South African Ernie Els won the British Open by one stroke from Adam Scott on Sunday after the Australian suffered an extraordinary late collapse on an incident-packed final day.
World No. 13 Scott, chasing his first major championship, started the last round with a four-shot lead and seemed to be cruising to victory as he maintained that cushion with six holes to play.
But a late attack of the jitters caused him to drop strokes at each of the last four holes, allowing Els to slip in through the back door and lift the Claret Jug with a 2-under-par 68 and a 7-under total of 273.
“It is amazing. I’m still numb. It still hasn’t sunk in yet,” Els told reporters after adding to his previous major victories in the 1994 and 1997 U.S. Opens and 2002 British Open.
“I feel for Adam, he’s a good friend of mine,” added Els whose victory extended to 16 the streak of different major winners. “I was just hoping at best to get into a playoff when I was on 17, then I birdied the 18th and heard what happened to Adam.”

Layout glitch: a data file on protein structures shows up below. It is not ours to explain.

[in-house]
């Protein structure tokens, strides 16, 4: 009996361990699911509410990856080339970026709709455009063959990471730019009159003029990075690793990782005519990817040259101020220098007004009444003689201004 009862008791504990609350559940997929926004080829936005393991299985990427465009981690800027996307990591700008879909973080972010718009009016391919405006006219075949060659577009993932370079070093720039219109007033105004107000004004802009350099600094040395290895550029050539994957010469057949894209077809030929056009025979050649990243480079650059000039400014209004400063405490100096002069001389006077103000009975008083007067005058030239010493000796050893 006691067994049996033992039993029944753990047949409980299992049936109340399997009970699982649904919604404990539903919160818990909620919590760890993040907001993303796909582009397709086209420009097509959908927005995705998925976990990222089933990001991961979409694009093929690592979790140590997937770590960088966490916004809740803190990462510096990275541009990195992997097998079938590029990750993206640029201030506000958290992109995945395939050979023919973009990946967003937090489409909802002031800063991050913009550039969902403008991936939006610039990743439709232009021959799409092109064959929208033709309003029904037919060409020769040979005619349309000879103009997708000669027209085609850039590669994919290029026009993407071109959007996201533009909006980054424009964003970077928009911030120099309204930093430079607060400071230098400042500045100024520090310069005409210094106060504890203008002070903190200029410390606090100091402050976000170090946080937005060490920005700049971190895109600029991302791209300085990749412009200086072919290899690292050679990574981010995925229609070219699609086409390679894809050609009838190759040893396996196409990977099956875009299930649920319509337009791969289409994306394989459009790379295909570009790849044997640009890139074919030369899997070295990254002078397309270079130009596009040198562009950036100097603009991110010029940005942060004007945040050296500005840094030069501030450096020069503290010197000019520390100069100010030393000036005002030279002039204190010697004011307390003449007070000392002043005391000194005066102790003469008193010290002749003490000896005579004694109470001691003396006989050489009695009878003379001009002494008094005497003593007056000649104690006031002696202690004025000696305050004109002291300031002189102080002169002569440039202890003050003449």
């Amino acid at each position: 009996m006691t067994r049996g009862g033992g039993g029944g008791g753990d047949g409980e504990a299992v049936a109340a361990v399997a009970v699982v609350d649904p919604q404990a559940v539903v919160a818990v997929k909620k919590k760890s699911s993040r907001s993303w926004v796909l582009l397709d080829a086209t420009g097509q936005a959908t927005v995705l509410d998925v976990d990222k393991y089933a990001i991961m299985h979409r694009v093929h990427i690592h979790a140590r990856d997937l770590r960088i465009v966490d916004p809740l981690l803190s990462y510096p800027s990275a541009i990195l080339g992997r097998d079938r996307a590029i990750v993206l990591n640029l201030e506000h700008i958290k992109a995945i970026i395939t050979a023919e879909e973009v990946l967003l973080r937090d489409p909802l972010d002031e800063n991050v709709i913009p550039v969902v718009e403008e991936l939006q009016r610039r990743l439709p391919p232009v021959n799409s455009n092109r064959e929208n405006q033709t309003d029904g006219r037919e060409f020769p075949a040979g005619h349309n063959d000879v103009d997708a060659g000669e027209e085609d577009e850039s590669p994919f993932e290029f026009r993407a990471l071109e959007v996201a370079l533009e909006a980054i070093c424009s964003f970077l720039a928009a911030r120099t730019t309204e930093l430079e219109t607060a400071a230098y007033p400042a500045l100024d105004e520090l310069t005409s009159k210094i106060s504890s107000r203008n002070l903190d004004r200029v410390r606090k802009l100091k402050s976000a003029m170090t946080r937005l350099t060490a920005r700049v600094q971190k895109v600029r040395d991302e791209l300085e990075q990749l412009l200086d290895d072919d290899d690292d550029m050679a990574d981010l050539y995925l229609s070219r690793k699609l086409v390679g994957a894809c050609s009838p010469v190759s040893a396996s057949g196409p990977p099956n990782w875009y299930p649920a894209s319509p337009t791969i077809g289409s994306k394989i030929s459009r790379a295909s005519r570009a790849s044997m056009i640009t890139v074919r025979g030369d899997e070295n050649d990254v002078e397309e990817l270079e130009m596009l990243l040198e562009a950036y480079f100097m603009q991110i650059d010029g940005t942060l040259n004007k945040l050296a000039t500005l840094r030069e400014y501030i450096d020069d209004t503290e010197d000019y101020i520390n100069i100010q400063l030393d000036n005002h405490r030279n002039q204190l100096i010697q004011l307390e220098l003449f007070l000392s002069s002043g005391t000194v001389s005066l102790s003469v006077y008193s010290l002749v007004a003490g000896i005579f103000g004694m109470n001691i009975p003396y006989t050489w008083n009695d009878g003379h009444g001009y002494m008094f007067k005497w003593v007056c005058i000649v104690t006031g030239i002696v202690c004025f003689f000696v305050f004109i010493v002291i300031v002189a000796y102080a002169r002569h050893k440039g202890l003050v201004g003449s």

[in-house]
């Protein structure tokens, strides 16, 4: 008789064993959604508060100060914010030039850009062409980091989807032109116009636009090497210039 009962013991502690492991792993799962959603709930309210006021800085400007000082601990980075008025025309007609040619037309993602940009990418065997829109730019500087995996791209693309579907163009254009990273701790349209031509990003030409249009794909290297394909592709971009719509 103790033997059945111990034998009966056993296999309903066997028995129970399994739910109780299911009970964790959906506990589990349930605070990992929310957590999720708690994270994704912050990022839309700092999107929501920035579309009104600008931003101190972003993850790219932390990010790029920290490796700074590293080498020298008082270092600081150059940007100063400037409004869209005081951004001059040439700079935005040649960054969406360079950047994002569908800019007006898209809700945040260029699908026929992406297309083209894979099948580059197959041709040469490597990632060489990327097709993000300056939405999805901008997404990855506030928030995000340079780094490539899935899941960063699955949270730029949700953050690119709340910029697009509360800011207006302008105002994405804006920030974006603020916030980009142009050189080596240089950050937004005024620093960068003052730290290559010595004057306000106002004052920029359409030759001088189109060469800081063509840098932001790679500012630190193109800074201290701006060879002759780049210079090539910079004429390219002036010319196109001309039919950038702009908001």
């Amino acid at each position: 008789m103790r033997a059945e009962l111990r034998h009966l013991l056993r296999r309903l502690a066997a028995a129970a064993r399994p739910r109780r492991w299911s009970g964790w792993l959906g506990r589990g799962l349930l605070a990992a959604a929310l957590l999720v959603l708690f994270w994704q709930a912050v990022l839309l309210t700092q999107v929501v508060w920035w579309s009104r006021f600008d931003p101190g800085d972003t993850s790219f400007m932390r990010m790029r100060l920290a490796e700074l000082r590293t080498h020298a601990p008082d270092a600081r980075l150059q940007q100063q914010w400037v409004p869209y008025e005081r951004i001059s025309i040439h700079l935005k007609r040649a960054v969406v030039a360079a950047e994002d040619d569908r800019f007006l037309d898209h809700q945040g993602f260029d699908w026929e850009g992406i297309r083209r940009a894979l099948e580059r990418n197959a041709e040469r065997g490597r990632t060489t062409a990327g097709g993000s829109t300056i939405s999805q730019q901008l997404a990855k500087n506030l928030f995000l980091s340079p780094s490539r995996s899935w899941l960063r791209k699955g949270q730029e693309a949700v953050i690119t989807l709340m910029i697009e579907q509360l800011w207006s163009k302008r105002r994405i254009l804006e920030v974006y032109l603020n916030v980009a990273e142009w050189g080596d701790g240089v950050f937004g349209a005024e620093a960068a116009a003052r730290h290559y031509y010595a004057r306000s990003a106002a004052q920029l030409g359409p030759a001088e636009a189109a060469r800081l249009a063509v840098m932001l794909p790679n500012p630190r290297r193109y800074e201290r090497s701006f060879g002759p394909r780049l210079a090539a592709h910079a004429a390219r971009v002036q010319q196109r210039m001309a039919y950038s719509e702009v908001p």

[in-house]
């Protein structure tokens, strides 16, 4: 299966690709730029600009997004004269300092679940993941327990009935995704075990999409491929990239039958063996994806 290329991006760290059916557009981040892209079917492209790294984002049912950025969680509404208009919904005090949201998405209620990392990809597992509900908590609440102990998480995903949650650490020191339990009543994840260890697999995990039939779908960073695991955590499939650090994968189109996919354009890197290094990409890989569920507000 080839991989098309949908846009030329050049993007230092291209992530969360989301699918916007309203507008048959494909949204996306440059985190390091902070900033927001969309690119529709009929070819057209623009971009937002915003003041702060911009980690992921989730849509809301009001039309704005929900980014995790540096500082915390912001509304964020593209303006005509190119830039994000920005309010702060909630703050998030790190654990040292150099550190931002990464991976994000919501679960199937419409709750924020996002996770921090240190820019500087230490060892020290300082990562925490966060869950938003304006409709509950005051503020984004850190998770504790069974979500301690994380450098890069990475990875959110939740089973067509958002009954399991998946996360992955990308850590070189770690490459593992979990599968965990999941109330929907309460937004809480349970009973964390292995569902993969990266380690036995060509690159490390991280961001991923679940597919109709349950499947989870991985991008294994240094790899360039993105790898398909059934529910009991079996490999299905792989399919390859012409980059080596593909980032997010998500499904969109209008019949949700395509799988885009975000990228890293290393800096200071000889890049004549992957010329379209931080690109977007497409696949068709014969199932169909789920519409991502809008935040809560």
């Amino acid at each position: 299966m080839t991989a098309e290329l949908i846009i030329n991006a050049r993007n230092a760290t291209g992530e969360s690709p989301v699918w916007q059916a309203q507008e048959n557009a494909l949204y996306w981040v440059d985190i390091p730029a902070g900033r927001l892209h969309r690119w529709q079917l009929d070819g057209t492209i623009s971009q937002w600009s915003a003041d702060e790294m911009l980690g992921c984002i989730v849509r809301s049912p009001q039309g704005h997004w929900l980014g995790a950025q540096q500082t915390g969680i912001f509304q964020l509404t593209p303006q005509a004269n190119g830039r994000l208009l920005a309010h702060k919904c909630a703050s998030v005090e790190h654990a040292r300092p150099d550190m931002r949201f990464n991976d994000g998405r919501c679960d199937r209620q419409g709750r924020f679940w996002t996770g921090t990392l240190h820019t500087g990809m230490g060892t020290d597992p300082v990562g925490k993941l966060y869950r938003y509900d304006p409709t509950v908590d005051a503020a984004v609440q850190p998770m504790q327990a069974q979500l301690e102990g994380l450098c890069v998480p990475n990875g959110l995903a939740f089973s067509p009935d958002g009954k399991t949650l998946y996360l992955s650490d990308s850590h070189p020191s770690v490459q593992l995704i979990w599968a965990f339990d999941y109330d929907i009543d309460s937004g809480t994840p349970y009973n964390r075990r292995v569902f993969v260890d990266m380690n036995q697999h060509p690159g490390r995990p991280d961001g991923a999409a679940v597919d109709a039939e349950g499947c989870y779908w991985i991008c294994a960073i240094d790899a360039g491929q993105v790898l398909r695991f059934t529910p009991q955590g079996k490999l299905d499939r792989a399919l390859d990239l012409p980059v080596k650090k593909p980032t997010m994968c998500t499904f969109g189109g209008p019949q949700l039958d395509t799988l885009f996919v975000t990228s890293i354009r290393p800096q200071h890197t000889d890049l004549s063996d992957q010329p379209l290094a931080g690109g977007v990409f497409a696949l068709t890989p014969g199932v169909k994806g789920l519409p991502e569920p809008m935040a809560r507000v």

Scott’s sad 75 meant he had to settle for second place at 274, three shots ahead of former world No. 1 Tiger Woods (73), whose hopes were dashed by an ugly triple-bogey at the sixth, and his fellow American Brandt Snedeker (74).
“I am pretty disappointed,” Scott said. “I managed to hit a poor shot on each of the closing four holes and they cost me. As I played so beautifully all week I shouldn’t let this get me too down.
“It’s funny, I definitely worked myself up a little bit at times, but once I was out there I felt completely in control and even the last few holes I didn’t really feel like it was a case of nerves or anything like that.”
Els, who will rise from 40th to 15th in today’s world ranking, played the best golf of all the leading players Sunday, but missed a host of birdie putts until making a forward move by picking up strokes at the 12th, 14th and 18th.
The smooth-swinging South African rolled in a 15-foot putt at the last.
Els, the second successive 42-year-old to win the Open following Darren Clarke 12 months ago, raised his arms in the air, high-fived his caddie and threw his ball into the grandstand before walking off the green sporting a wide grin.
Scott, by contrast, was a picture of abject misery 20 minutes later and appeared close to tears.